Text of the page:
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Old May 09, 2011, 02:27 AM
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Working Fishing Trawler - help needed!

Hello all,

So I've got this crazy idea in my head that I want to sail RC boats on the sea from a beach or pier. I know this involves risk as well as a lot of extra effort, but for me the appeal is in that challenge. So that being said, let me introduce you to my idea.

My project plan so far involves:

-Sea going RC model, designed to withstand waves, rolling sea, etc.
-Working lights.
-Working winch gear, with line catch release in case of snags etc.
-Small cc petrol engine and generator, rather than just battery alone.
-Waterproofed electrics, etc.
-Standby "Rescue" boat in case of failure.

I want to build something along the lines of the Fair Isle class by Fairmile of Berwick, with a cruiser stern, whaleback, and amidships gutting shelter. I've found a few good hulls as a starting point, and want to stick with a scale of between 1:12 and 1:24.

This will be my first scratch built RC model. I've got a fair idea of how to waterproof everything, and make the boat as wave resistant as possible, I just want some advice, specifically on the petrol engine aspect.

I know that I need a reciever, a battery, a lighting circuit with distribution board, two servos, two motors, and two ESCs. The prop will be in a kort nozzle.

Beyond that I have no idea about specific parts, transmitters, batteries, etc. or how I will go about generating electricity on board. I anticipate that I will need to generate my own electric because of the increased power demand imposed by the sea.

At any rate I really hope you can all help me and offer some advice. I look forward to reading your responses.

Regards,

Scott.
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Old May 09, 2011, 04:33 AM
NeverAgainVolunteerYourse lf
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Australia, QLD, Regents Park
Joined Mar 2007
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22 metres gives you 1800 mm in 1:12 scale,and 920 mm in 1:24. 920 mm is not going to be big enough for IC power.

How long do you intend to sail for, Motor/Gen is way overcomplicating the modest power requirements of that style of hull, better with a big torquey 24 volt low RPM motor, 24 volt 12 Ah will give you several hours runtime with the right setup, the other gear is inntermittant use and not likely to give major power consumption issues.

Transmitters you will have to go for a multi channel set, probably as far as a expandable unit such as the F-14 radios, they can have banks of switches added or other functions,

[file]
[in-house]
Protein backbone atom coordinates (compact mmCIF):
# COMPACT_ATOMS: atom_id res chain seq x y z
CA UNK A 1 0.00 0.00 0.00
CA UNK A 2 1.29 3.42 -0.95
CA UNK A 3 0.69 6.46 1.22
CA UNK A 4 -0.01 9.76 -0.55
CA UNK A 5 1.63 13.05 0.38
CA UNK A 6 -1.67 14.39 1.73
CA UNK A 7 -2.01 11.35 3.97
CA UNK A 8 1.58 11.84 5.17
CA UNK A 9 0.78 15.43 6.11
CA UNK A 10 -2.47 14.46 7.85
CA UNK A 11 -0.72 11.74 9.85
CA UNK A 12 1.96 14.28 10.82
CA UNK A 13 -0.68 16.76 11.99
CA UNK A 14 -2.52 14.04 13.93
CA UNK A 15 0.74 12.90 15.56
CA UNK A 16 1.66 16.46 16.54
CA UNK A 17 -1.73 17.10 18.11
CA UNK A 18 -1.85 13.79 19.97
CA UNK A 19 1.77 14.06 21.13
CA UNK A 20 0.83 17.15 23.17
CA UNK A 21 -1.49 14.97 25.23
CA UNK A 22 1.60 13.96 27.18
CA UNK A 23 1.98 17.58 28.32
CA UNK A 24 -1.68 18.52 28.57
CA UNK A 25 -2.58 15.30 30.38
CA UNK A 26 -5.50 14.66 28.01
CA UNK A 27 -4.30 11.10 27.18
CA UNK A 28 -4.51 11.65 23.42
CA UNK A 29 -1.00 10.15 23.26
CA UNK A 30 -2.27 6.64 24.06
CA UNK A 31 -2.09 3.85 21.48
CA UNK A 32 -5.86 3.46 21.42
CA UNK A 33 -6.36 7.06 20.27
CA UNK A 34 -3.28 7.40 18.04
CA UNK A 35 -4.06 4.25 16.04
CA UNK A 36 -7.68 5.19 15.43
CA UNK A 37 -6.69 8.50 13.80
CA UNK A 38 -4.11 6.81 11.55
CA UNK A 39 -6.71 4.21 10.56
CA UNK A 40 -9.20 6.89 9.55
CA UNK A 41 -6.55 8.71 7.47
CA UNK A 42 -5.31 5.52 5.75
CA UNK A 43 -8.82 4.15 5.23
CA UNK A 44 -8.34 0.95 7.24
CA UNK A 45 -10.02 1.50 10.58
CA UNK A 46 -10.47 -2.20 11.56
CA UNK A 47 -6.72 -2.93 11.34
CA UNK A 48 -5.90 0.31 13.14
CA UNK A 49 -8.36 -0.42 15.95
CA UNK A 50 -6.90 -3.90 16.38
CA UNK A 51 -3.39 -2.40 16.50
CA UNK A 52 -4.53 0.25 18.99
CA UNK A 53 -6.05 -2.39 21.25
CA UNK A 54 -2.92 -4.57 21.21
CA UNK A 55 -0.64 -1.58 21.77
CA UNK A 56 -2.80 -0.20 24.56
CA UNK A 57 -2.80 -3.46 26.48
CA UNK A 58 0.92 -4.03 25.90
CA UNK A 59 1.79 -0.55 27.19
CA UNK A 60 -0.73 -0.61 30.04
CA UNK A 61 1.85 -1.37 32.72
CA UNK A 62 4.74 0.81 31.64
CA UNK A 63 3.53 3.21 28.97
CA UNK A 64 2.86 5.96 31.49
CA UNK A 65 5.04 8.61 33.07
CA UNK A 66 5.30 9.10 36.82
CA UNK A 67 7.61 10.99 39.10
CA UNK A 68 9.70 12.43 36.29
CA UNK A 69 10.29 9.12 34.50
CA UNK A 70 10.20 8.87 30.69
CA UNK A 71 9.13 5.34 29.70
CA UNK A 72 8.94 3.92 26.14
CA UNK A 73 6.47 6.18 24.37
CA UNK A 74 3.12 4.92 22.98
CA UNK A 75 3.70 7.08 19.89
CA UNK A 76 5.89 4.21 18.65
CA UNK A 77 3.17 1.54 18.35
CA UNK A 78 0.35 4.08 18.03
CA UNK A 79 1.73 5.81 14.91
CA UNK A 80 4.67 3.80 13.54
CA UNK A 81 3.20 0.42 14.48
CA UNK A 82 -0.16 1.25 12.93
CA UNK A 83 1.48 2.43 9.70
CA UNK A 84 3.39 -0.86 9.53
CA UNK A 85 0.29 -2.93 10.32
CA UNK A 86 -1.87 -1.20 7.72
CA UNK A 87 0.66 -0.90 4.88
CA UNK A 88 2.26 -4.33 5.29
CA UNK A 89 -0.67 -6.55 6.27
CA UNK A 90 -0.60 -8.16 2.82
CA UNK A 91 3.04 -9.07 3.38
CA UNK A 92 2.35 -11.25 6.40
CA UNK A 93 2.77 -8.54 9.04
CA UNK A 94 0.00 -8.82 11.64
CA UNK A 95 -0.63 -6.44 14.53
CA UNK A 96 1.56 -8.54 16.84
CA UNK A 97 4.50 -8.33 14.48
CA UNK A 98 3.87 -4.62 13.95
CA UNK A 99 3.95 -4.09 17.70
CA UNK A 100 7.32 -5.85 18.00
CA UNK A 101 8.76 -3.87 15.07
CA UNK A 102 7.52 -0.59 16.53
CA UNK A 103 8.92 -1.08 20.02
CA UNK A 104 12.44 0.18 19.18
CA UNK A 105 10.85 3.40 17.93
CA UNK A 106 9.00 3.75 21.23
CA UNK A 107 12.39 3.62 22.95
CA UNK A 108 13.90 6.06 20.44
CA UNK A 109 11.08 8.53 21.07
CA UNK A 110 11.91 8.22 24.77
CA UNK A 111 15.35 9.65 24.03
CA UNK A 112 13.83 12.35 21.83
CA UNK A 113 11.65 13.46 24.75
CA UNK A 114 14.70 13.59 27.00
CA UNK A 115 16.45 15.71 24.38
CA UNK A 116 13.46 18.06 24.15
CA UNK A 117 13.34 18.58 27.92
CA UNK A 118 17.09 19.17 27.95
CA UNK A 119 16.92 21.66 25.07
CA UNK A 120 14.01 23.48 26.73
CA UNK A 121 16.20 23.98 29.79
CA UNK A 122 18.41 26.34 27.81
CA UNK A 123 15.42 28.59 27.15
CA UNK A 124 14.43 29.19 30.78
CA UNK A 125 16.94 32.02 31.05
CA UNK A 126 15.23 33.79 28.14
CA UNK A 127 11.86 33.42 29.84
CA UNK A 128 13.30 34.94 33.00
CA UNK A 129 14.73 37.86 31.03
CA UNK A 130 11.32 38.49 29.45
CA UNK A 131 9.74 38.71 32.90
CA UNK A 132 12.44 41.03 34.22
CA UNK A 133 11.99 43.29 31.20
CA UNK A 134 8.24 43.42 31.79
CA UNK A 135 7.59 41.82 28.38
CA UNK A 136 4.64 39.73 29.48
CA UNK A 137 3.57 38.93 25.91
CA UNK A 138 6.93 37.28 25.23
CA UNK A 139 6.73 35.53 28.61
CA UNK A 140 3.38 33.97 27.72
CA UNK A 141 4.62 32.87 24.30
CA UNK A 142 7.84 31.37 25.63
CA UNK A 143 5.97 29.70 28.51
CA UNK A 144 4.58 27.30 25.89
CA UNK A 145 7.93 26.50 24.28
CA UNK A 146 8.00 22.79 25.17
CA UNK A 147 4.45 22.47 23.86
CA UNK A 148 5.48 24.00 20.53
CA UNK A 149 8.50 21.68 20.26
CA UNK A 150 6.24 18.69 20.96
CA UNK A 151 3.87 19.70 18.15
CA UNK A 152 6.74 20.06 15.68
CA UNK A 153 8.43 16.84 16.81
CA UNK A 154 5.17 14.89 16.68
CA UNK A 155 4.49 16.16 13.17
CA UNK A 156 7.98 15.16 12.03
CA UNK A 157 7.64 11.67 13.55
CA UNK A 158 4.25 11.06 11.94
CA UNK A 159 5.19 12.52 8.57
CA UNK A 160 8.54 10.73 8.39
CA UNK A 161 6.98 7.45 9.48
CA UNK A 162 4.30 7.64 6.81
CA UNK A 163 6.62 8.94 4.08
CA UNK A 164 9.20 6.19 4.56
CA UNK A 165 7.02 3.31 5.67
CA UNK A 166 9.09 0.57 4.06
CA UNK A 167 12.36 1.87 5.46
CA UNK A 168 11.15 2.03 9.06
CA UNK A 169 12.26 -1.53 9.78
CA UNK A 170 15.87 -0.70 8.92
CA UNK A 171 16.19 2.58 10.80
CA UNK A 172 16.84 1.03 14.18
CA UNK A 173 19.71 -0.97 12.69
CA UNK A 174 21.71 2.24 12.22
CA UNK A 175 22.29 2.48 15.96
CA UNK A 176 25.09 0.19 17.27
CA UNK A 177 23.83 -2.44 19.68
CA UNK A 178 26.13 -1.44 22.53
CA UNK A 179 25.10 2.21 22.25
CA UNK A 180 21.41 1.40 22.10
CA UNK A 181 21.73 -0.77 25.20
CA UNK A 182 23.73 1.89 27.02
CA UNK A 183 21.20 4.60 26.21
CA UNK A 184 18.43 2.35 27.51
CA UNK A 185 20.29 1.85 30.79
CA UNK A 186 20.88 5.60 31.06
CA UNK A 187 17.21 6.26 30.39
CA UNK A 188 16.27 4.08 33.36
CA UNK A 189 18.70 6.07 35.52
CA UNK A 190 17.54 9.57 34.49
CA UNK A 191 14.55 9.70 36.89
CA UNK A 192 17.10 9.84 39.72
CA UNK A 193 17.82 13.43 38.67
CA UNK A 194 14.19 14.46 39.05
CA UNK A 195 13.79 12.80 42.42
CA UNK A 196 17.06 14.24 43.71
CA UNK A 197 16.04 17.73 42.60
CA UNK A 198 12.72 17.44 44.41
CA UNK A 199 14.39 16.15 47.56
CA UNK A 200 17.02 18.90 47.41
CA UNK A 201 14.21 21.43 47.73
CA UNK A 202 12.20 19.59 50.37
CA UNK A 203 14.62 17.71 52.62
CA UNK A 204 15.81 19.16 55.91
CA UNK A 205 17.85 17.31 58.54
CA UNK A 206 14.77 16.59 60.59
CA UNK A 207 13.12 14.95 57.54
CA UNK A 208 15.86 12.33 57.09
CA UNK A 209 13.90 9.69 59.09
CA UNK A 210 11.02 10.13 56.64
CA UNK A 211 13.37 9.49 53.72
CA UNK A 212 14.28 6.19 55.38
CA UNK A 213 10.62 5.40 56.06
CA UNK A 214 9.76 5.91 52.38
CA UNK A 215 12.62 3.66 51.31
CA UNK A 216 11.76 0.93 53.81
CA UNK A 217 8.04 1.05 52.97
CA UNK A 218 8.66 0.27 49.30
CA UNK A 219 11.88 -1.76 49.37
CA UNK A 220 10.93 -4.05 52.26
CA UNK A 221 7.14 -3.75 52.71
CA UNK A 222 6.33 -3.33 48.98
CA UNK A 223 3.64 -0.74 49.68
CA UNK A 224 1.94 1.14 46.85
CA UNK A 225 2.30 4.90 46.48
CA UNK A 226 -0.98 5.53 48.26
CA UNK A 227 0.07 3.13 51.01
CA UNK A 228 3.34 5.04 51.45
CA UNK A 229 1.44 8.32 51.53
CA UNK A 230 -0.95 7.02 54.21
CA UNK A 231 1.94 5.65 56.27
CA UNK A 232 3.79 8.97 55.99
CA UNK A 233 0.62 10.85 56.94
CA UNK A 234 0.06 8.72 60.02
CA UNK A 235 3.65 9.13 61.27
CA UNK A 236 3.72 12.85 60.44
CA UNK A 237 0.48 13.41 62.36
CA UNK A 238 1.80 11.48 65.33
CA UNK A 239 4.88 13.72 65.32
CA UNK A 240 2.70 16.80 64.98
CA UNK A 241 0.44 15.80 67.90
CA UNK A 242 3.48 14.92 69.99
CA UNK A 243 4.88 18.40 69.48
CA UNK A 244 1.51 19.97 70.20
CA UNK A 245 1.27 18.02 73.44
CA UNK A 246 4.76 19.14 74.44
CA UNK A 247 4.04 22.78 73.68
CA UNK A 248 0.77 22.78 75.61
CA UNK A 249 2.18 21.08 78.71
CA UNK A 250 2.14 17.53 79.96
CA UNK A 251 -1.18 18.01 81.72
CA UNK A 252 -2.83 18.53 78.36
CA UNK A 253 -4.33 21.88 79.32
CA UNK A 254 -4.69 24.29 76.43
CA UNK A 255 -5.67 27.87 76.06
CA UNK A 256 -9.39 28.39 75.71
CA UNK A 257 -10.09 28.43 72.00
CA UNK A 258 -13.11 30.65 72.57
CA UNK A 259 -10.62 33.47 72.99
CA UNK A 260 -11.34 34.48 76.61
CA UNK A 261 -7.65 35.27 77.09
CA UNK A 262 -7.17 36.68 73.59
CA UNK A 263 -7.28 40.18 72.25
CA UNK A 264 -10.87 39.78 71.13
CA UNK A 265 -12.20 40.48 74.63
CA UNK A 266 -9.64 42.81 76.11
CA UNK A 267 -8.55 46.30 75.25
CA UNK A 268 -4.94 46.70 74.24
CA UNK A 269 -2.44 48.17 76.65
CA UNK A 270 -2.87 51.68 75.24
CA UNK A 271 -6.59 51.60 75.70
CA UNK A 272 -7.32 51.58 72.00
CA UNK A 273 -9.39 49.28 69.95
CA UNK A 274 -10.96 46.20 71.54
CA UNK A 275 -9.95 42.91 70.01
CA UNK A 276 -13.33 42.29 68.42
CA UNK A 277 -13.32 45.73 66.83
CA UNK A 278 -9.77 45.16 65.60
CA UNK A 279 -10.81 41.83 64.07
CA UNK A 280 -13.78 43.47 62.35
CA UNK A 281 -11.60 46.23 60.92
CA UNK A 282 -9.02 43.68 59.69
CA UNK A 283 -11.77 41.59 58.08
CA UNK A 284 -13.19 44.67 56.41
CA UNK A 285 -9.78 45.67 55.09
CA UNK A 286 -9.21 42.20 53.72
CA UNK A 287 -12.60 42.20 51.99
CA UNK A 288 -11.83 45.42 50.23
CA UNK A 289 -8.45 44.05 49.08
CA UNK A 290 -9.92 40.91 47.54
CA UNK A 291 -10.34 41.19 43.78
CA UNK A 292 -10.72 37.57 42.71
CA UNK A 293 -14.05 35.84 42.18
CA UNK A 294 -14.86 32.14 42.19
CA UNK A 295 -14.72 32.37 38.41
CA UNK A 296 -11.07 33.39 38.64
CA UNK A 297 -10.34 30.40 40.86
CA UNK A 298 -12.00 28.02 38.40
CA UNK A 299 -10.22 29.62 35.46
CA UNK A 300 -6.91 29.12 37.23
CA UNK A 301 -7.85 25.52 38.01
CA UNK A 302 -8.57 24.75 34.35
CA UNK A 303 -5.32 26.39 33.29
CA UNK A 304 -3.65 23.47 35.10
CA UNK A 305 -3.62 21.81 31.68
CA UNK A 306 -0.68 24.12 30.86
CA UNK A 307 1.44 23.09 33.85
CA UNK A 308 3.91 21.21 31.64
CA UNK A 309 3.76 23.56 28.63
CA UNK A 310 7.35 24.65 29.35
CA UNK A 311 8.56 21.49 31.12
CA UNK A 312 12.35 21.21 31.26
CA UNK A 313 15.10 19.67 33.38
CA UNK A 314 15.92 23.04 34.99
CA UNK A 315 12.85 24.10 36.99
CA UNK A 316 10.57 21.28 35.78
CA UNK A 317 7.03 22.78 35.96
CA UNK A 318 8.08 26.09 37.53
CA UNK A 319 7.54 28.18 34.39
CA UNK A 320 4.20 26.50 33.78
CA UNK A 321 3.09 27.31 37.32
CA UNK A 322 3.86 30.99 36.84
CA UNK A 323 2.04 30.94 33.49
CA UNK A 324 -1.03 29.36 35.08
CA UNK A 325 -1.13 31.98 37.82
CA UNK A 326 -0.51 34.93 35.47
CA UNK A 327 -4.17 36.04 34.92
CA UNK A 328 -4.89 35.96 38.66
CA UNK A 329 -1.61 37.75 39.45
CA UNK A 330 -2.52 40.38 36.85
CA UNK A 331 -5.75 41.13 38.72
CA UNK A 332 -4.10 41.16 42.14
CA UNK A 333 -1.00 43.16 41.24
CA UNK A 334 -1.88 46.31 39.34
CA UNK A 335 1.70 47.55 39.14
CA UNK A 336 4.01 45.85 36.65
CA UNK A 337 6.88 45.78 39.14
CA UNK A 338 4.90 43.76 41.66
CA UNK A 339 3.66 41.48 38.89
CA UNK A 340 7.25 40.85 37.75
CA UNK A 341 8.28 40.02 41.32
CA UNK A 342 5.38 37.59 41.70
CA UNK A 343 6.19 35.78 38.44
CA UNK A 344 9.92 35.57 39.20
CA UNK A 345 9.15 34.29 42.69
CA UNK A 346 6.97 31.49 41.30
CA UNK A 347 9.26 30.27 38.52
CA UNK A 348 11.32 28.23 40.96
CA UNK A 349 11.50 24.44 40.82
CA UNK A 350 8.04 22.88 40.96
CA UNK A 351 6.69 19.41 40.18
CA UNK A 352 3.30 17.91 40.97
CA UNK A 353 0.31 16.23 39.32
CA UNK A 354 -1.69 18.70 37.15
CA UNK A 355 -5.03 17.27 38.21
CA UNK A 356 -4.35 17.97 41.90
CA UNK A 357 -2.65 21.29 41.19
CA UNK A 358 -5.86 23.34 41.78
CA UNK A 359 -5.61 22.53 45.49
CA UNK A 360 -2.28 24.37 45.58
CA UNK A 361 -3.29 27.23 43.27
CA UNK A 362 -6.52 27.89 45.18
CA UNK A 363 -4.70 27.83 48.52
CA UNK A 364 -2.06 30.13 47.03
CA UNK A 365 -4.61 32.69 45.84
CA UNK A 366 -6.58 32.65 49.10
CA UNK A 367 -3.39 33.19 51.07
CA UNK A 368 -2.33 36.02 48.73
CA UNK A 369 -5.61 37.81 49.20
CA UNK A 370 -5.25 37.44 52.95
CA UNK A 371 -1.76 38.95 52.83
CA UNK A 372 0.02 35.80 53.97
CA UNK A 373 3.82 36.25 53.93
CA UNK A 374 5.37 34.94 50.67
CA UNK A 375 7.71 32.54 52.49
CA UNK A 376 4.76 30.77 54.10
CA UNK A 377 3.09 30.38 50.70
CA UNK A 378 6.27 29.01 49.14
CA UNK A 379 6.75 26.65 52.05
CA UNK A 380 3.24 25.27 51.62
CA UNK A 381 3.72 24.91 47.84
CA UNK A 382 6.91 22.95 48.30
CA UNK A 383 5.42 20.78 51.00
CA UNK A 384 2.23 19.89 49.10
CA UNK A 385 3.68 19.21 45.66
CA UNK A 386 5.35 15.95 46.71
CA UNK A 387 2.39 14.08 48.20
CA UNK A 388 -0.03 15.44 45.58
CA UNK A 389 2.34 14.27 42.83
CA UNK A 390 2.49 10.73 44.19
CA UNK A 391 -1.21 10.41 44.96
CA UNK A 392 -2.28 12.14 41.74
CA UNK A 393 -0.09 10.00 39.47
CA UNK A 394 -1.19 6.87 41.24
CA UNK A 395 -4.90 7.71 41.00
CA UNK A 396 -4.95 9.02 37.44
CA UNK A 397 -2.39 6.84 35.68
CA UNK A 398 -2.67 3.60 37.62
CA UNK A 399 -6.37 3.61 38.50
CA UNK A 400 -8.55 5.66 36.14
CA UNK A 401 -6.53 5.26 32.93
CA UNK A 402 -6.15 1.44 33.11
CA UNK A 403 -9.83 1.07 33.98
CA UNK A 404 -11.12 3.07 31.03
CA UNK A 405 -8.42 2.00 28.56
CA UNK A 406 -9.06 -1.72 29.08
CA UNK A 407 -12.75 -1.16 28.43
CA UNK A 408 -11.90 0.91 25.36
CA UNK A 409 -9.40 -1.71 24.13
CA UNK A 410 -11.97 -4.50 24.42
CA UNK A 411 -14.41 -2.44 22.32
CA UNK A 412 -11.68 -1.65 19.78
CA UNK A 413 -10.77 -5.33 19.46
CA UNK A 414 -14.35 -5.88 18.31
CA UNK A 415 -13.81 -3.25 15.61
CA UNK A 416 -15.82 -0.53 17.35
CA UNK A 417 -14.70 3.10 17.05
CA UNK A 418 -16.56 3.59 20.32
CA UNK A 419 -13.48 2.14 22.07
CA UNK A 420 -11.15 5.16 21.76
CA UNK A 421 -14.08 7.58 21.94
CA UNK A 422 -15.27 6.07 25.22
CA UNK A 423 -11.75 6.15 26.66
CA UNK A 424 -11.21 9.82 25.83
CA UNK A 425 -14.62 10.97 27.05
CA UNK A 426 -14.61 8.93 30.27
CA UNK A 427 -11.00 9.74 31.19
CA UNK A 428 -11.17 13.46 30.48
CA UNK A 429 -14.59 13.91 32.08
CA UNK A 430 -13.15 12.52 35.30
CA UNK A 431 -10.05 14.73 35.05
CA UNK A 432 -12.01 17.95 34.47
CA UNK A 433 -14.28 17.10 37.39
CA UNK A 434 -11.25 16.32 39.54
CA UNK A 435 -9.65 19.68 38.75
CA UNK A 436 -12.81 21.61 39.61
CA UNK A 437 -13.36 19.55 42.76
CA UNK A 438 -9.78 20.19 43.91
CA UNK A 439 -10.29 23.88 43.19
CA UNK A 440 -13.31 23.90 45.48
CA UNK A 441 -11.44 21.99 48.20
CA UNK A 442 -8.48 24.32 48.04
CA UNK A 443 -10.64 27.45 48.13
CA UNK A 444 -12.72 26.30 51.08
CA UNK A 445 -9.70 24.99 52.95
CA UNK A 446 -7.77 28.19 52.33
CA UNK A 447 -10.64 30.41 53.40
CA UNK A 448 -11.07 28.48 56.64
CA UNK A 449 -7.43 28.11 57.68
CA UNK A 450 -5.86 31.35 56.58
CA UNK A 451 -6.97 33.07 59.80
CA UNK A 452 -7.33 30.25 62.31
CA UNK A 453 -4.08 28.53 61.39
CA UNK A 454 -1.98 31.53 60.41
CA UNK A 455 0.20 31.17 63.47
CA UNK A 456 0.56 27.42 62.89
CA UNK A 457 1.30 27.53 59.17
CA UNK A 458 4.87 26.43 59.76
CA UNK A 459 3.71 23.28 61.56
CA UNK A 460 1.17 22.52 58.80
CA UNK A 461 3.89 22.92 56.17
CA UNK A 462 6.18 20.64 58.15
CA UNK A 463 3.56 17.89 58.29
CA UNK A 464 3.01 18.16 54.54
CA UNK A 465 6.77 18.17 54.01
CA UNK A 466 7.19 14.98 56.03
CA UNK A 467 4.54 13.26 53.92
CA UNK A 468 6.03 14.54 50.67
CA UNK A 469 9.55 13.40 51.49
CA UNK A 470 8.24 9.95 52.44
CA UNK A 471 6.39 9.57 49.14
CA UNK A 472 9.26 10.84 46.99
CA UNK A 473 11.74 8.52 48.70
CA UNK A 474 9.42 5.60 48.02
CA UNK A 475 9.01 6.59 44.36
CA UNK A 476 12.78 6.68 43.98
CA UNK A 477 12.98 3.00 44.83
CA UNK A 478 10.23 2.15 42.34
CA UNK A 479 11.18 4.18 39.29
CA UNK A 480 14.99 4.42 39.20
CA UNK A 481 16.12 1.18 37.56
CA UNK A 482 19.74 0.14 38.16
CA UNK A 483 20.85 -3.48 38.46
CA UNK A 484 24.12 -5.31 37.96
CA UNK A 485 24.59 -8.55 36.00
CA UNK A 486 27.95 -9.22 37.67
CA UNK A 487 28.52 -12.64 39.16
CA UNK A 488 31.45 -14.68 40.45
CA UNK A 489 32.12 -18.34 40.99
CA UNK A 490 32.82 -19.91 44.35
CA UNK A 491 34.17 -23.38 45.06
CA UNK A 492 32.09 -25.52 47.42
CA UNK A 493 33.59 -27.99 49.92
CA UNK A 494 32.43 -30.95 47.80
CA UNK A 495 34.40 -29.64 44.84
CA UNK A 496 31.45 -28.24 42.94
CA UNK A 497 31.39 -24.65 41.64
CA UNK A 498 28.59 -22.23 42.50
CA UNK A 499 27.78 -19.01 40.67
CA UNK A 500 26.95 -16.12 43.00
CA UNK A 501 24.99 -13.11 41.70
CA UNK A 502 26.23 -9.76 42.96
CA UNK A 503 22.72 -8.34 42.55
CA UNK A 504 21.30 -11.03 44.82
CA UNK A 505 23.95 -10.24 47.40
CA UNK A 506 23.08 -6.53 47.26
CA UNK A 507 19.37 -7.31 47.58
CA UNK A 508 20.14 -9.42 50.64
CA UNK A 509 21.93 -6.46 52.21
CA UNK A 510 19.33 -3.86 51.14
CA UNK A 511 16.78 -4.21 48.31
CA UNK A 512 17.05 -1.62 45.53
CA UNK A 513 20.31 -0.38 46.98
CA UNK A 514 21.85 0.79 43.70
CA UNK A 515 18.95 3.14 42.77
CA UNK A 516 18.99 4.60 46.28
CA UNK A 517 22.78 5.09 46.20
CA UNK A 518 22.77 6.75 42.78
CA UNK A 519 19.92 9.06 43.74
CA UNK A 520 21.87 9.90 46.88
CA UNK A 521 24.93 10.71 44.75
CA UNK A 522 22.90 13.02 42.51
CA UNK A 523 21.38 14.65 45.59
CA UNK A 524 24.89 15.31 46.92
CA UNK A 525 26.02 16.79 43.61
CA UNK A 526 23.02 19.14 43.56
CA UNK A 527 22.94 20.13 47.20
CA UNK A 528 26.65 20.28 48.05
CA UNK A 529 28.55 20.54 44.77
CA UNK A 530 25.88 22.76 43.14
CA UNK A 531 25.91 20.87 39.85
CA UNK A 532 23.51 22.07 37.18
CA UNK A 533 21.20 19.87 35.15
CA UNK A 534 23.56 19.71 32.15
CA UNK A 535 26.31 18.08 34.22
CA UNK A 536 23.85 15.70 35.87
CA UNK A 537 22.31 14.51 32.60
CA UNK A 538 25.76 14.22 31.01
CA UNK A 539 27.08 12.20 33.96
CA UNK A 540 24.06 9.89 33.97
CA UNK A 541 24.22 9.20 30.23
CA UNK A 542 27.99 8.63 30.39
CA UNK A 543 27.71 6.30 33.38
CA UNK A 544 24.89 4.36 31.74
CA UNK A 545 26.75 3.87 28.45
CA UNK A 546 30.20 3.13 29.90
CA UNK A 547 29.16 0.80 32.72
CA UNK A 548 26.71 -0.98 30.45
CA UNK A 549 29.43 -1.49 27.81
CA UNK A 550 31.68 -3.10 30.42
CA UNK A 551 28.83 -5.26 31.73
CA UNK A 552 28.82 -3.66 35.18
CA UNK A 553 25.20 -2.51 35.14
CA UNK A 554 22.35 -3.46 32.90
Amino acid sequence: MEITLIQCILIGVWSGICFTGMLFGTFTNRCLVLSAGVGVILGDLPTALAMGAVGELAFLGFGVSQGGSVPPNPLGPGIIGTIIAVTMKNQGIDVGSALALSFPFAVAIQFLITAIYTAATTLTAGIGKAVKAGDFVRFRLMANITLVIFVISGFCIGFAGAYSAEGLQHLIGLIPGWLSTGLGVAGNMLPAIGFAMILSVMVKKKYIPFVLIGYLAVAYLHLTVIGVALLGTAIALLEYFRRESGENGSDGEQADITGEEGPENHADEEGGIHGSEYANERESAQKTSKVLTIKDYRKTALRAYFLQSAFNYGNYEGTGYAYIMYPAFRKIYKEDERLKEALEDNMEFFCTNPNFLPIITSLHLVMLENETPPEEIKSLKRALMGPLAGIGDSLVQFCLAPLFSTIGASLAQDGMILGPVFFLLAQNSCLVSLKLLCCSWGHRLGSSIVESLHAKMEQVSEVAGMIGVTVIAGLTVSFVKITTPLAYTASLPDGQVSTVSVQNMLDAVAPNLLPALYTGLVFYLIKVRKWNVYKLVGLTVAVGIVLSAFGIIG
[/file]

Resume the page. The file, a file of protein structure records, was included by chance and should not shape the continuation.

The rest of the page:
http://www.westbourne-model.co.uk/ro...os-1733-0.html

Electrics are easy, a watertight box, as simple as a tupperware container

Heres to an interesting project

Nick
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Old May 10, 2011, 05:45 PM
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Joined Aug 2006
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Quote:
Originally Posted by nick_75au View Post
22 metres gives you 1800 mm in 1:12 scale,and 920 mm in 1:24. 920 mm is not going to be big enough for IC power.

How long do you intend to sail for, Motor/Gen is way overcomplicating the modest power requirements of that style of hull, better with a big torquey 24 volt low RPM motor, 24 volt 12 Ah will give you several hours runtime with the right setup, the other gear is inntermittant use and not likely to give major power consumption issues.

Transmitters you will have to go for a multi channel set, probably as far as a expandable unit such as the F-14 radios, they can have banks of switches added or other functions,

http://www.westbourne-model.co.uk/ro...os-1733-0.html

Electrics are easy, a watertight box, as simple as a tupperware container

Heres to an interesting project

Nick
Thanks for your very helpful post Nick!

I'd like to set up some kind of longline, for sea angling, and use the boat to deploy this. This will be a simple multiple hook rig with floats and a weighted end. So for this purpose a couple of hours of steaming around with all the lights on, fighting against the waves and currents, should be more than adequate. My experience with RC is not very recent, and when I last attemped it, boats had very little run time, of perhaps only half an hour at best. I guess battery technology has come along somewhat since then.

I'd imagine that a boat of say, 3 feet length by 1 foot beam, would be the minimum size that could efficiently sail in the sea. Would this be correct? I have seen a few people attempt it with smaller vessels and found that their boats were overpowered by chop.
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Old May 12, 2011, 03:02 AM
NeverAgainVolunteerYourse lf
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Australia, QLD, Regents Park
Joined Mar 2007
3,629 Posts
I would go with the biggest size you are comfortable with handling, the boat wont handle more than a couple of knots current. If you can find a big 24 volt motor, look for something around 2000 rpm . Working in the marine industry I come across heaps of suitable motors from 3000 Gph bilge pumps, water pumps macerators etc, but a 200 watt 24 volt scooter motor would work as well spinning a 100 mm prop. This would have the torque you need for pulling a line. Draws about 5 amps so will give you over 2 hours on 12 AH batteries

A highly geared 700 can motor will also work well, you need abut a 10:1 reduction and still run on 24 volts.
Cheers
Nick
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